STEM OPT Eligibility Unlikely Following School’s Loss of Accreditation

An F-1 student who is approved for optional practical training (OPT) and has a qualifying degree in a STEM (science, technology, engineering, or math) field, from an accredited university typically is eligible to apply for a 24-month STEM OPT extension following completion of the initial 12-month OPT period. However, what happens to eligibility for a STEM OPT extension if a university loses its accreditation after the student graduates? Unfortunately, the U.S. Citizenship and Immigration Services (USCIS) appears to be taking the position that these degrees cannot be used to apply for the STEM OPT extension benefit.

Issue Brought to Forefront by DOE Actions Against ACICS

The U.S. Department of Education (DOE) announced on December 12, 2016 that it was terminating recognition of the Accrediting Council for Independent Colleges and Schools (ACICS) as a nationally recognized accrediting agency. In turn, the institutions that had been accredited solely by the ACICS are now no longer considered accredited.

Regulation Requires Accreditation at Time of Application

According to the STEM OPT regulation, in order to qualify, the foreign national’s STEM degree must be “… from a U.S. educational institution accredited by an accrediting agency recognized by the Department of Education at the time of application.” Accordingly, the Department of Homeland Security (DHS) has indicated that any student with a STEM degree from a school that was solely accredited by ACICS will not be eligible for a STEM OPT extension if the application is submitted after the school’s loss of accreditation.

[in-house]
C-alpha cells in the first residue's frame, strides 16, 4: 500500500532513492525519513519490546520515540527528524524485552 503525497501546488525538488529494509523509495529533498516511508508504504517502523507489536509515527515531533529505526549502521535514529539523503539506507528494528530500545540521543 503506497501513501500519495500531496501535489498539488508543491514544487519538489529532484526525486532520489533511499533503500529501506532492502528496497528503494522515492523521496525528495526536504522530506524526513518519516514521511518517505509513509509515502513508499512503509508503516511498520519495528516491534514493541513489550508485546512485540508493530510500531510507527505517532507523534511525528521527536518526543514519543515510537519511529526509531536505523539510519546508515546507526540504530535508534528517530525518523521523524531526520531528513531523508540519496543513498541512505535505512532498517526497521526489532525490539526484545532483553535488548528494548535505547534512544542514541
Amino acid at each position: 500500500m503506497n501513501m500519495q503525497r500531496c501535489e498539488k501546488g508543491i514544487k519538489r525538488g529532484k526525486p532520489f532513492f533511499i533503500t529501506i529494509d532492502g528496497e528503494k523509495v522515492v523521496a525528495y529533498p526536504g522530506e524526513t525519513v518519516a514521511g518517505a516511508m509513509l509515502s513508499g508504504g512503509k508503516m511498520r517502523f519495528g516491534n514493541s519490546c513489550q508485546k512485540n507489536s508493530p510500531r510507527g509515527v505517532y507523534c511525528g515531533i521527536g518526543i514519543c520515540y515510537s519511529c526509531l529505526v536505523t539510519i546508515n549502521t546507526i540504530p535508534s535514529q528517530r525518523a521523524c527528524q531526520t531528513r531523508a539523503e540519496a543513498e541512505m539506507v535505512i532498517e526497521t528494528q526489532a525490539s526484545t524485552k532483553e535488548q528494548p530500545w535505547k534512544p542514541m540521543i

In proposing the STEM OPT rule, the U.S. Department of Homeland Security (DHS), which is the parent agency of the USCIS, noted that “… while accreditation may impose certain burdens, DHS does not expect the accreditation requirement to have broad impact on STEM OPT students.” So, it certainly appears that the DHS did not contemplate the present scenario in drafting the regulation. There are other ways the STEM OPT regulation could be interpreted by the USCIS that would provide relief to the affected students. But, for the time being, it appears that immigration officials are reluctant to make any such accommodations.


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Disclaimer: The information provided here is of a general nature and may not apply to any specific or particular circumstance. It is not to be construed as legal advice nor presumed indefinitely up to date.